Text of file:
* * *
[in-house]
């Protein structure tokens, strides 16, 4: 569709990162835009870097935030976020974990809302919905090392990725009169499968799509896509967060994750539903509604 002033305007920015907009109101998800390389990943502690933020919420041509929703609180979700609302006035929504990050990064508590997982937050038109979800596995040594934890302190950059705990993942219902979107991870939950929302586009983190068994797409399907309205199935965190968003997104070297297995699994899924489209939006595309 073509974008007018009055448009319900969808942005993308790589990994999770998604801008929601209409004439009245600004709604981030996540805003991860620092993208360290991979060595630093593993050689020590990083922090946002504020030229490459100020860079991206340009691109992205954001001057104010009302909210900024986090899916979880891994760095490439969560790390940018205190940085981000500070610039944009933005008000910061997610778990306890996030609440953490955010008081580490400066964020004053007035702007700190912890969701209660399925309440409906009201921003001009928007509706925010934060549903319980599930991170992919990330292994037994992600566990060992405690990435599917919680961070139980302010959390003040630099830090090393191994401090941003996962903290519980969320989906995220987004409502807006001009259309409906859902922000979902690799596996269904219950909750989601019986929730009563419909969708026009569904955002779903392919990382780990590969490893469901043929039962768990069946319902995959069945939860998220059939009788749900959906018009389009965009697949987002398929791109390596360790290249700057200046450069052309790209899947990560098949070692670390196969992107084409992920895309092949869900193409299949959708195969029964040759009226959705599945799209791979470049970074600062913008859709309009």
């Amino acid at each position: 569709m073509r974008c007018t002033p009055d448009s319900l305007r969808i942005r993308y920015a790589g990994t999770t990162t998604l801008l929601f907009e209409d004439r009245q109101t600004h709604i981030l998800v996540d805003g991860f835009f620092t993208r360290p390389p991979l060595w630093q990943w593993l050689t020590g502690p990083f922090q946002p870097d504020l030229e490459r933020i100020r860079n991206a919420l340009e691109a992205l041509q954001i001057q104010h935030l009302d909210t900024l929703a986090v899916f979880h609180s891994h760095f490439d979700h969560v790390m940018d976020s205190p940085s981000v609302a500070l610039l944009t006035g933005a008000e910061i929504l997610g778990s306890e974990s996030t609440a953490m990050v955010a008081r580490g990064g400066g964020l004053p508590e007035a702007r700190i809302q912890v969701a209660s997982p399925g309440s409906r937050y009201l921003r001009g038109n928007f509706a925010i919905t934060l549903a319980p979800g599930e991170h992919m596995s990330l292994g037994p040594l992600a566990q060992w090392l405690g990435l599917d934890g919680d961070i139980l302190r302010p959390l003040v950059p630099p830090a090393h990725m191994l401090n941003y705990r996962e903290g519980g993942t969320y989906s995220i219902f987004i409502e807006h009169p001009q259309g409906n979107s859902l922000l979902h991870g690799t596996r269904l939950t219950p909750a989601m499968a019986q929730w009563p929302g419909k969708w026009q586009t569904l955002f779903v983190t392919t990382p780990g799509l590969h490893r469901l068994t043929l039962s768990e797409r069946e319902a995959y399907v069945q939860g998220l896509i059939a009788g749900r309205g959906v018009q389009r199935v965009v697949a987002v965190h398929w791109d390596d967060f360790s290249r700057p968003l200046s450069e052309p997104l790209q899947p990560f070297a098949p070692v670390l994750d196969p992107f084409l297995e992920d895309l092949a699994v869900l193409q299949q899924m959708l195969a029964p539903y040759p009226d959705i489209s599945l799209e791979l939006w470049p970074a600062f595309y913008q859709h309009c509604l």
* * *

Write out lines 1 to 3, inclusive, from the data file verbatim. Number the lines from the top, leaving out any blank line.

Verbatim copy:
[in-house]
């Protein structure tokens, strides 16, 4: 569709990162835009870097935030976020974990809302919905090392990725009169499968799509896509967060994750539903509604 002033305007920015907009109101998800390389990943502690933020919420041509929703609180979700609302006035929504990050990064508590997982937050038109979800596995040594934890302190950059705990993942219902979107991870939950929302586009983190068994797409399907309205199935965190968003997104070297297995699994899924489209939006595309 073509974008007018009055448009319900969808942005993308790589990994999770998604801008929601209409004439009245600004709604981030996540805003991860620092993208360290991979060595630093593993050689020590990083922090946002504020030229490459100020860079991206340009691109992205954001001057104010009302909210900024986090899916979880891994760095490439969560790390940018205190940085981000500070610039944009933005008000910061997610778990306890996030609440953490955010008081580490400066964020004053007035702007700190912890969701209660399925309440409906009201921003001009928007509706925010934060549903319980599930991170992919990330292994037994992600566990060992405690990435599917919680961070139980302010959390003040630099830090090393191994401090941003996962903290519980969320989906995220987004409502807006001009259309409906859902922000979902690799596996269904219950909750989601019986929730009563419909969708026009569904955002779903392919990382780990590969490893469901043929039962768990069946319902995959069945939860998220059939009788749900959906018009389009965009697949987002398929791109390596360790290249700057200046450069052309790209899947990560098949070692670390196969992107084409992920895309092949869900193409299949959708195969029964040759009226959705599945799209791979470049970074600062913008859709309009």
């Amino acid at each position: 569709m073509r974008c007018t002033p009055d448009s319900l305007r969808i942005r993308y920015a790589g990994t999770t990162t998604l801008l929601f907009e209409d004439r009245q109101t600004h709604i981030l998800v996540d805003g991860f835009f620092t993208r360290p390389p991979l060595w630093q990943w593993l050689t020590g502690p990083f922090q946002p870097d504020l030229e490459r933020i100020r860079n991206a919420l340009e691109a992205l041509q954001i001057q104010h935030l009302d909210t900024l929703a986090v899916f979880h609180s891994h760095f490439d979700h969560v790390m940018d976020s205190p940085s981000v609302a500070l610039l944009t006035g933005a008000e910061i929504l997610g778990s306890e974990s996030t609440a953490m990050v955010a008081r580490g990064g400066g964020l004053p508590e007035a702007r700190i809302q912890v969701a209660s997982p399925g309440s409906r937050y009201l921003r001009g038109n928007f509706a925010i919905t934060l549903a319980p979800g599930e991170h992919m596995s990330l292994g037994p040594l992600a566990q060992w090392l405690g990435l599917d934890g919680d961070i139980l302190r302010p959390l003040v950059p630099p830090a090393h990725m191994l401090n941003y705990r996962e903290g519980g993942t969320y989906s995220i219902f987004i409502e807006h009169p001009q259309g409906n979107s859902l922000l979902h991870g690799t596996r269904l939950t219950p909750a989601m499968a019986q929730w009563p929302g419909k969708w026009q586009t569904l955002f779903v983190t392919t990382p780990g799509l590969h490893r469901l068994t043929l039962s768990e797409r069946e319902a995959y399907v069945q939860g998220l896509i059939a009788g749900r309205g959906v018009q389009r199935v965009v697949a987002v965190h398929w791109d390596d967060f360790s290249r700057p968003l200046s450069e052309p997104l790209q899947p990560f070297a098949p070692v670390l994750d196969p992107f084409l297995e992920d895309l092949a699994v869900l193409q299949q899924m959708l195969a029964p539903y040759p009226d959705i489209s599945l799209e791979l939006w470049p970074a600062f595309y913008q859709h309009c509604l």